Evidence from in vitro and murine studies indicate several risk factors, including GvHD and CMV infection, that can damage the bone marrow microenvironment, resulting in PGF.22, 23 Consistent with this idea, Shono et al.22 reported that impaired hematopoiesis was not caused by direct damage to CD34+ cells in GvHD but was instead because of GvHD-targeted impaired osteoblasts in the bone marrow endosteal niche, which consequently led to hematopoietic dysfunction after murine MHC-mismatched transplant. As reported by Yao et al.,23 the vascular niche is a target of GvHD in the MHC-haploidentical-matched murine transplant model. Moreover, the CD34+ and bone marrow stromal cell compartments can be reduced in the presence of CMV infection.24 On the basis of our preliminary data and on previous reports,22, 23, 24 it is conceivable that some post-HSCT events, such as GvHD, CMV reactivation and some myelotoxic drugs, can induce bone marrow microenvironment impairment, which may subsequently lead to defective HSCs and the occurrence of PGF. Nevertheless, definitive proof of our hypothesis regarding the causal relationship between donor CD34+ cells and recipient bone marrow microenvironment in PGF will either require further functional evaluation of donor CD34+ cells in the context of xenotransplantation or the demonstration that a second transplant from the same or a different donor would also develop PGF in the future.
Owing to the lack of mechanistic studies, the optimal therapeutic approaches for PGF have not been well established. The stimulation of engrafted HSCs (for example, the use of hematopoietic growth factors such as rhG-CSF and TPO) represents a temporary approach for alleviating PGF. The prognosis of a second allo-HSCT is dismal even with conditioning. The high frequencies of treatment-related mortality, opportunistic infections and GvHD pose a significant obstacle to a second allo-HSCT. More recently, Askaa et al.,8 Klyuchnikov et al.9 and Stasia et al.10 reported promising results in treating PGF patients with a CD34+-selected stem cell boost without further conditioning. However, it should be noted that most patients who received the boosted CD34+ cell infusion had late PGF. Therefore, obtaining better understanding of the mechanisms of early and late PGF will enhance the effectiveness of choosing a therapeutic approach based on pathophysiology in the future, rather than choosing on the basis of etiology, as is done currently.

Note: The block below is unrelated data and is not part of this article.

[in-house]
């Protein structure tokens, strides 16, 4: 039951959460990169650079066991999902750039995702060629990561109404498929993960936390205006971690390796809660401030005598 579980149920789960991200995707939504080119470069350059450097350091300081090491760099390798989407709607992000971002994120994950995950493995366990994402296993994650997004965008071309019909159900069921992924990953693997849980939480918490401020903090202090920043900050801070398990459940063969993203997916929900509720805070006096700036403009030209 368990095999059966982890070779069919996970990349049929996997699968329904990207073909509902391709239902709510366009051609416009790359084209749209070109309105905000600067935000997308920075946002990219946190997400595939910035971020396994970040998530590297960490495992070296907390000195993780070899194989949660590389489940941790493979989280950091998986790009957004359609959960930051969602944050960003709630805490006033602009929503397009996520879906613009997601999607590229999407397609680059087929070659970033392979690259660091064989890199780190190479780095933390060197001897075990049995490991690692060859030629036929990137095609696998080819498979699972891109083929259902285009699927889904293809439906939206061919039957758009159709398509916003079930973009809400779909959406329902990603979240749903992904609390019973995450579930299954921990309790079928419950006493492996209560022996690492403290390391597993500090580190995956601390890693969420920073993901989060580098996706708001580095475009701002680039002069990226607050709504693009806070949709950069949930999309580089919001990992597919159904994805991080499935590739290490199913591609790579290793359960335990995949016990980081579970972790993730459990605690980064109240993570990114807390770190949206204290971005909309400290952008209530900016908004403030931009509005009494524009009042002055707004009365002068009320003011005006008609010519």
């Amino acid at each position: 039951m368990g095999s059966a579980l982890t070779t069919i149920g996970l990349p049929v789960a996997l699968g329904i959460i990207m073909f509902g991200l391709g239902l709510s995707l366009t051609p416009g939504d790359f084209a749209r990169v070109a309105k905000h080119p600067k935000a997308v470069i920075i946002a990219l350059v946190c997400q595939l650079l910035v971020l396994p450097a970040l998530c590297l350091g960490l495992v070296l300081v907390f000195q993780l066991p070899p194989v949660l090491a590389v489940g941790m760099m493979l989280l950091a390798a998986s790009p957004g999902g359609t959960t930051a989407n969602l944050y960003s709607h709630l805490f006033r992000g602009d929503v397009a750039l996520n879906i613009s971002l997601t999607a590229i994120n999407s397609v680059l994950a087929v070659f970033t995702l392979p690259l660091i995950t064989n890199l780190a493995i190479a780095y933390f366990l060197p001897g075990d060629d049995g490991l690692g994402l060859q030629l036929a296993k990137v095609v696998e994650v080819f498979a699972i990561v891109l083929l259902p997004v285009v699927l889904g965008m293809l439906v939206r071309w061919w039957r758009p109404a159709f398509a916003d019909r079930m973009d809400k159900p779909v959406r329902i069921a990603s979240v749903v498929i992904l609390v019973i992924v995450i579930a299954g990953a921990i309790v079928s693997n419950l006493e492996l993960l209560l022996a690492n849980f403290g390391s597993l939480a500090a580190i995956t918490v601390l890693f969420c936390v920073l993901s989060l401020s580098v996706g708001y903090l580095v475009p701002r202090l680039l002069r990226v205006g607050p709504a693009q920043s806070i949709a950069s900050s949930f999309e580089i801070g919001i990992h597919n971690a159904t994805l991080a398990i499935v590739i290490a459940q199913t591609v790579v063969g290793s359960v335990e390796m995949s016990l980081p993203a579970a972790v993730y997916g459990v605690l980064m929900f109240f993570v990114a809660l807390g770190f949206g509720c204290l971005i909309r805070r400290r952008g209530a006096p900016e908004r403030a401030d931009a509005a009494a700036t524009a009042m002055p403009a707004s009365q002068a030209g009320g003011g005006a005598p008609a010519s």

Mesenchymal stem cells (MSCs), a type of multipotent adult stem cell that can be isolated from bone marrow, cord blood and adipose tissue, have the capacity to repair the bone marrow microenvironment, support hematopoiesis and regulate immunologic responses.3, 25, 26 Clinical applications of MSCs are evolving rapidly, with the goal of promoting hematopoietic recovery after transplantation.3, 26 If PGF is diagnosed, and infection, GvHD or a myelotoxic agent is not responsible for insufficient bone marrow function, the administration of MSCs is an effective option for improving graft function. The positive effects produced by MSCs on hematopoietic engraftment have been demonstrated in PGF after allo-HSCT.3, 26
In conclusion, this prospective, nested case–control study provides evidence that bone marrow endothelial cells, perivascular cells and endosteal cells are similarly reduced in allotransplant patients with early and late PGF. On the basis of their similar pathophysiologies, cellular approaches, such as the administration of MSCs,3, 26 may facilitate hematopoietic recovery and eventually improve the outcomes of patients with early or late PGF.
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Professor Robert Peter Gale (Imperial College London) kindly reviewed the manuscript. This work was supported by the National Natural Science Foundation of China (grant nos 81370638, 81570127, 81530046 and 81230013), the Beijing Municipal Science and Technology Program (grant nos Z151100004015164, Z151100001615020, Z141100000214011), the National High Technology Research Development Program of China (grant no. SS2013AA020104). We thank Professor Qing Ge for helpful discussions and suggestions. The language editing service American Journal Experts (www.americanjournalexperts.com) provided English editorial assistance to the authors during the preparation of this manuscript. We thank all the core facilities at Peking University Institute of Hematology for the sample collection.
X-JH designed the study and supervised the analyses and manuscript preparation. YK performed the research, analyzed and interpreted the data, performed statistical analysis and wrote the manuscript. All the other authors participated in the collection of patients’ data. All the authors agreed to submit the final manuscript.
The authors declare no conflict of interest.